The other day, a friend of mine who runs a small business asked me how to avoid the risk of losing files when hardware dies. Of course, the obvious choice is storing important data on a little NAS system that tolerates disk failure, but on top of that, I want to add snapshot-based backup for a little extra safety, integrated with Samba's shadow_copy2 VFS module so the Restore Previous Versions feature found in recent Windows OSes would work. But naturally, there are unexpected caveats.
First of all, let's take a quick look at the way shadow_copy2 works. Basically, it's a little Samba VFS module that looks for snapshots of given files or directories. Clients running Windows 7 onward display a context menu entry named "Restore Previous Versions" that offers to open, copy or restore a previous version of the selected file.
In order to enable this module, you need to add a few options to smb.conf:
[global] vfs objects = shadow_copy2 [share] path = /media/share shadow:snapdir = .snapshots shadow:format = %Y-%m-%d-%H-%M-%S
This configuration will share the volume mounted at /media/share, and export all the snapshots under /media/share/.snapshots as previous versions. The "date modified" column in the GUI is populated by parsing the snapshot directory names, so snapshots need to be named accordingly, for example "2015-05-30-21-45-35".
Which snapshot technology to use?
Btrfs and LVM come to mind. I'd really love to use Btrfs, mainly for the fact that LVM is not aware of what's happening in the file system, so I'd have to preallocate the snapshot volumes in size. Problem is, I have only a vague idea how much data we're talking about, and nobody knows how much will change in which time period, so preallocating sounds wasteful and error-prone and hence, LVM sucks.
But the plain truth is, I don't trust btrfs enough just yet. The whole point of this setup is data safety, I won't accept any risks just for my personal amusement. So what else can we do?
Good old rsnapshot sounds like the perfect solution: Neither does it require preallocation, nor does it waste too much space because it uses hardlinks in order to avoid storing duplicates. And it is easily configured, too: Just apt-get install rsnapshot, add a backup line to /etc/rsnapshot.conf, and you're done — rsnapshot will now create snapshots at /var/cache/rsnapshot.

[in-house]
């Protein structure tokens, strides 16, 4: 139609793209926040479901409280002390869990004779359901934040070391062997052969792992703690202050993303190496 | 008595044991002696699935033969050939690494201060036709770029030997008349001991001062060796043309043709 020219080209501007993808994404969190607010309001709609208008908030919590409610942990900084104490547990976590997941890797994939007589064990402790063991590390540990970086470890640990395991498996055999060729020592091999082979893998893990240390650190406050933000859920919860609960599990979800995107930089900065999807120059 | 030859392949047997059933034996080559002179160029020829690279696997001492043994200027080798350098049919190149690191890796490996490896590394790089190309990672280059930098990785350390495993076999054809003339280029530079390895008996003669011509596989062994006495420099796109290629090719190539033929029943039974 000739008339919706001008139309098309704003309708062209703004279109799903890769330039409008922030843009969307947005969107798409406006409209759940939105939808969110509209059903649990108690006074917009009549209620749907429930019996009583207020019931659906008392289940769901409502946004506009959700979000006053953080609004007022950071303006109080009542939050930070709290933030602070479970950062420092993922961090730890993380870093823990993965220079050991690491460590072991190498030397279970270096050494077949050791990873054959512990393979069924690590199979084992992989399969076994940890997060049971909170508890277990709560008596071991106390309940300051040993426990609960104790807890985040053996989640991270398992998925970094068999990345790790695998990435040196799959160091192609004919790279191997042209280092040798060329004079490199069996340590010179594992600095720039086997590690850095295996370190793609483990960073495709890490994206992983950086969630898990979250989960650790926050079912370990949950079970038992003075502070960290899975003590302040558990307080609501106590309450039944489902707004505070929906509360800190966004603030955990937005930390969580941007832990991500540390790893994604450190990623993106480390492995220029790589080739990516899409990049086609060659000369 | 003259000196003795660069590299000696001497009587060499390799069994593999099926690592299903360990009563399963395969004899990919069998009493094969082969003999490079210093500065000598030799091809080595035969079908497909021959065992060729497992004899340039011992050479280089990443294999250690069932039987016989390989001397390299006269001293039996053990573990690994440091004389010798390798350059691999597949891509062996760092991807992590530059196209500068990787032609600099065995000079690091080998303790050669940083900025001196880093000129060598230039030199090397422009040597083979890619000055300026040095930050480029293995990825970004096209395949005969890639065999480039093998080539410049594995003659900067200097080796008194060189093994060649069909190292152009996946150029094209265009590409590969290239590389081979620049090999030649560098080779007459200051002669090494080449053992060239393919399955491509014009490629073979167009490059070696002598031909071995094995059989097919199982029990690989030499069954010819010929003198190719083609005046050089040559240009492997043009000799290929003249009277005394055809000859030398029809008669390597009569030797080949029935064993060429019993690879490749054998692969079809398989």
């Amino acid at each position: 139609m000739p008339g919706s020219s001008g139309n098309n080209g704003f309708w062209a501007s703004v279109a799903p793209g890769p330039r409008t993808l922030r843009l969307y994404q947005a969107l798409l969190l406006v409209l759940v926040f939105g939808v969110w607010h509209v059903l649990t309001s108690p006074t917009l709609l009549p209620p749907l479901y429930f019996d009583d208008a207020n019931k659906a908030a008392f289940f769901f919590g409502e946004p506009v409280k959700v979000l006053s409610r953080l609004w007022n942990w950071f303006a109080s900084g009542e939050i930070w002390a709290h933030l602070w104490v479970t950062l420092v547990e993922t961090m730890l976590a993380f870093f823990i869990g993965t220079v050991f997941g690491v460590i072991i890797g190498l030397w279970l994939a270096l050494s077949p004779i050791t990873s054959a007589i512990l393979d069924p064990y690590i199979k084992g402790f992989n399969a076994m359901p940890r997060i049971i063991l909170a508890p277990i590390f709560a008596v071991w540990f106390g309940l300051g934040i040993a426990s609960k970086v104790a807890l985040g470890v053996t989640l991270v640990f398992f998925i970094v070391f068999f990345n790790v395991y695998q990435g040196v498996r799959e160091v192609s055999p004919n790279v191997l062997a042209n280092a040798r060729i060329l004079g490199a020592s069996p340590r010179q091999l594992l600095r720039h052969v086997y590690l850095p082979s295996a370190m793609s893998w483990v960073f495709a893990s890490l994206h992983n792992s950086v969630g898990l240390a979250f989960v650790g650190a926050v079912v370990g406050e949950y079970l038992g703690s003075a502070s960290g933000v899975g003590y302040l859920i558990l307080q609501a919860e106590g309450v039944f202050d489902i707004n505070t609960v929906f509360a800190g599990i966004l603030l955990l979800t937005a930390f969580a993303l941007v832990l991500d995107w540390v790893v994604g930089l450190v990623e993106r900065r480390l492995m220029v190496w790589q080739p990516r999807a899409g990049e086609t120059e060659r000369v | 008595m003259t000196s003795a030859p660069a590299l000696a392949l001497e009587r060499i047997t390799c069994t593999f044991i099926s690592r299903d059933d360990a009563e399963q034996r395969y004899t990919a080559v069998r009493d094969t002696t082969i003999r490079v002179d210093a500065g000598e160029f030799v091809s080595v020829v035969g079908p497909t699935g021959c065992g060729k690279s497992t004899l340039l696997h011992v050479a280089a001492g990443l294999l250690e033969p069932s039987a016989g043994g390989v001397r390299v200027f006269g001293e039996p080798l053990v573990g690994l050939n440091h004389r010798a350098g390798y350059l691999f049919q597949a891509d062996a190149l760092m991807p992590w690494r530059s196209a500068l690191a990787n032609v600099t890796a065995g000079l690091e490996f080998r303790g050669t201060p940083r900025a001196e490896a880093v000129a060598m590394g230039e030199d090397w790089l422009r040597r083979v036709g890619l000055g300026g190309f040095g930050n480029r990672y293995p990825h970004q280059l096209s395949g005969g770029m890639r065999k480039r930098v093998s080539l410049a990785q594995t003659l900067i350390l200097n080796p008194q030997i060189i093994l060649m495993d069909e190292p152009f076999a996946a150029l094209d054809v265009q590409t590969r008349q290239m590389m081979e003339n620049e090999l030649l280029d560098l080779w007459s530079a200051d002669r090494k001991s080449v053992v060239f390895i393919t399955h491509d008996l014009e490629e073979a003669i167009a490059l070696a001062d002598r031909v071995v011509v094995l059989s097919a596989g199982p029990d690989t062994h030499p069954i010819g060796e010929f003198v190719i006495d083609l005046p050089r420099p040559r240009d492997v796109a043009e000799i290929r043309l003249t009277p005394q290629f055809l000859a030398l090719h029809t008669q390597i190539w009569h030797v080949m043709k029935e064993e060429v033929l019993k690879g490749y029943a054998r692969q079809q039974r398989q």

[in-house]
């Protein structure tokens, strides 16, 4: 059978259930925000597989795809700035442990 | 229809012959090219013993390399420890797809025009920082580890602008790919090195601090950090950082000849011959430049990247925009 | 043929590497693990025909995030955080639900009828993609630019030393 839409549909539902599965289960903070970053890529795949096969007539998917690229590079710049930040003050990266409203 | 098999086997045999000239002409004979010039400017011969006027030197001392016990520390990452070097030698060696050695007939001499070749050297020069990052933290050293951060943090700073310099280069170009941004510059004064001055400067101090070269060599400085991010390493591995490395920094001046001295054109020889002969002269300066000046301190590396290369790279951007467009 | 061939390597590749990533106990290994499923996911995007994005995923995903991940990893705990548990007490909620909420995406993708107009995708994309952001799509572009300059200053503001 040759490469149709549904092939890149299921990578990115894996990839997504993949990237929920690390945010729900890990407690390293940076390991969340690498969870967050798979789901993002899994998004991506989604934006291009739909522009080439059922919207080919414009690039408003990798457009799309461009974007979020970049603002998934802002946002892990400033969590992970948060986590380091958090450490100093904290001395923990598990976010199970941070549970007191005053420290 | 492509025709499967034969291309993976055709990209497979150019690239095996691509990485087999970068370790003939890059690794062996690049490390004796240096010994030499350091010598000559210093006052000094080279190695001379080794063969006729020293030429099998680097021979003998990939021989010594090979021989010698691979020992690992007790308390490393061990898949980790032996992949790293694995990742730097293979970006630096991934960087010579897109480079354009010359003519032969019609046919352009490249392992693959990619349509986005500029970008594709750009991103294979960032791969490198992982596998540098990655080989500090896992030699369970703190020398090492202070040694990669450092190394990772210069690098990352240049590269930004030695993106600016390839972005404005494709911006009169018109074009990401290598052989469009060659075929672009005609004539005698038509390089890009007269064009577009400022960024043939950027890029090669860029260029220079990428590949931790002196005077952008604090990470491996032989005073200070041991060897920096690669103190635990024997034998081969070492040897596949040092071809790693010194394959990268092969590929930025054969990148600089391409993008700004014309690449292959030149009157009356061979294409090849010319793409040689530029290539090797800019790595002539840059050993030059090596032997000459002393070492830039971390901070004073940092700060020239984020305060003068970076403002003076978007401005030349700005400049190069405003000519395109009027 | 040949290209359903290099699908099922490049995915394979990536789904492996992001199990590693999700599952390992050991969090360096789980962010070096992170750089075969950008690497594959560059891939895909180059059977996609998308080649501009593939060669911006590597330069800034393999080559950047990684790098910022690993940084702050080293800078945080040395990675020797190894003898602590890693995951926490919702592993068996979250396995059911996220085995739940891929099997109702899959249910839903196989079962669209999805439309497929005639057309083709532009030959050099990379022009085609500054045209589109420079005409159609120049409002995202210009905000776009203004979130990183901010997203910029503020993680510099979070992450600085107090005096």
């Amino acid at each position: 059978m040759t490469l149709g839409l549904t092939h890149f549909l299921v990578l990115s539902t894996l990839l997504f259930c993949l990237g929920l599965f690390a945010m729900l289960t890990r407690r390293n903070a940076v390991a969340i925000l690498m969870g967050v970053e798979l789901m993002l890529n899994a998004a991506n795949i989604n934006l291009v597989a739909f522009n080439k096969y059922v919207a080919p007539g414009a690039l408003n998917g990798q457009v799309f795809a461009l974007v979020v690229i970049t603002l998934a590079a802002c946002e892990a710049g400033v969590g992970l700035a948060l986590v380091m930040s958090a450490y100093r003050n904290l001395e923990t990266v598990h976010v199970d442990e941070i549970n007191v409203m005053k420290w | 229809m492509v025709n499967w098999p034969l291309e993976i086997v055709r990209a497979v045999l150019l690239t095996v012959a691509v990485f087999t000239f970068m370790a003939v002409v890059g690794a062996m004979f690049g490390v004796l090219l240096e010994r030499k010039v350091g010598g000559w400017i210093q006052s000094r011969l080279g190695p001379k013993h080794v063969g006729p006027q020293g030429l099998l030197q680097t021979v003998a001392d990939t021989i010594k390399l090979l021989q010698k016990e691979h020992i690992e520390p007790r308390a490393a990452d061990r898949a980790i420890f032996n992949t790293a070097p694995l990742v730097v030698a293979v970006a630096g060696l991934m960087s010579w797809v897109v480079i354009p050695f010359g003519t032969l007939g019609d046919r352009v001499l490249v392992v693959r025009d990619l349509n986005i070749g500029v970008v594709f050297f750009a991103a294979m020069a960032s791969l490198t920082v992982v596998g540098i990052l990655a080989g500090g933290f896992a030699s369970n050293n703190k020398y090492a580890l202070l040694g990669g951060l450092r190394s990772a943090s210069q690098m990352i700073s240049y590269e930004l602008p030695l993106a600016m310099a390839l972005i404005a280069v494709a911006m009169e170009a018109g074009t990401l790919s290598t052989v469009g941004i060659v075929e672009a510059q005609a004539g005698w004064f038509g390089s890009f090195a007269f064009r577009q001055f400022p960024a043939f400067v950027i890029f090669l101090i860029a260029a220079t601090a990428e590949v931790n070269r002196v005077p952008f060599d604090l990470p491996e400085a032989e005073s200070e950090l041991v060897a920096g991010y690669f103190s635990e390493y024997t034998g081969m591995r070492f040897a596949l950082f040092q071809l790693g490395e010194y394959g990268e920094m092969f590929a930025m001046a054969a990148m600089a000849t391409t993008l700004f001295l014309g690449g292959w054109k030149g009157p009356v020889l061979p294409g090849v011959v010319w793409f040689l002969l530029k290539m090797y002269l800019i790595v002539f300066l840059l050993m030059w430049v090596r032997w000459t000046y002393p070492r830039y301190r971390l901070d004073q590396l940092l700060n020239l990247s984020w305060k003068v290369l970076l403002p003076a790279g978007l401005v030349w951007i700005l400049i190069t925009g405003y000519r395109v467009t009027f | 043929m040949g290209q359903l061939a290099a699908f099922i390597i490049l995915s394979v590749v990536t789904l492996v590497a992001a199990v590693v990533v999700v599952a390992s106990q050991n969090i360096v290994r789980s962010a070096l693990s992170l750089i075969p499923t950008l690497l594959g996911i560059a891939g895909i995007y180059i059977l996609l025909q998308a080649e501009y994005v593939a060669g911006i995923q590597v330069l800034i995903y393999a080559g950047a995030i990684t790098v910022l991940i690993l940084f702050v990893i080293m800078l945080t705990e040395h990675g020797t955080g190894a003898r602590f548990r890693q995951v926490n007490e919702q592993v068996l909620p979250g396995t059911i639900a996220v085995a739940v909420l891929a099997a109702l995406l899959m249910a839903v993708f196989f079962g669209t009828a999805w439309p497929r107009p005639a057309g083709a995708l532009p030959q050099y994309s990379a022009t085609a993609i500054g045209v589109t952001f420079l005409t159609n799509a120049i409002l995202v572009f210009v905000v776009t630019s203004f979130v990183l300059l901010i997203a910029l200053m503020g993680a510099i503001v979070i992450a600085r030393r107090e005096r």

Unfortunately, those snapshots are named "hourly.0", "hourly.1", "daily.0", "daily.1", "weekly.0" etc — a naming convention that does not work for shadow_copy2. At all.
So, rsnapshot doesn't work either. But well, rsnapshot just uses rsync, so how hard can it be to build something that also uses hardlinks and names its directories in a way that works for shadow_copy2?
bash to the rescue
Luckily, someone posted an answer to a completely different problem that can be abused to do what we need. By adapting Benjamin's script just a tiny little bit, we should be able to get our snapshots. To try it out, we simply snapshot and share /etc. So, let's put this modified version into /usr/local/bin/snapshot:
Now, let's create the backup directory and pre-populate it with an empty "latest" backup, so rsync has something to diff against:
mkdir -p /var/spool/snapshots cd /var/spool/snapshots mkdir first ln -s first latest
Create the first snapshot:
root@damien:~$ snapshot + BACKUPDIR=/var/spool/snapshots ++ date +%Y-%m-%d-%H-%M-%S + today=2015-05-30-21-45-11 + rsync -a --link-dest=/var/spool/snapshots/latest/ /etc/ /var/spool/snapshots/2015-05-30-21-45-11 + cd /var/spool/snapshots + rm -f latest + ln -s 2015-05-30-21-45-11 latest
Now the directory should look something like this:
root@damien:~$ la /var/spool/snapshots/ insgesamt 80 drwxr-xr-x 8 root root 4096 Mai 30 21:55 . drwxr-xr-x 10 root root 4096 Mai 30 21:40 .. drwxr-xr-x 2 root root 4096 Mai 30 21:40 first drwxr-xr-x 188 root root 12288 Mai 30 21:41 2015-05-30-21-45-11 lrwxrwxrwx 1 root root 19 Mai 30 21:55 latest -> 2015-05-30-21-45-11
Nice, we've made our first snapshot, and it even has a name that shadow_copy2 can parse the date from!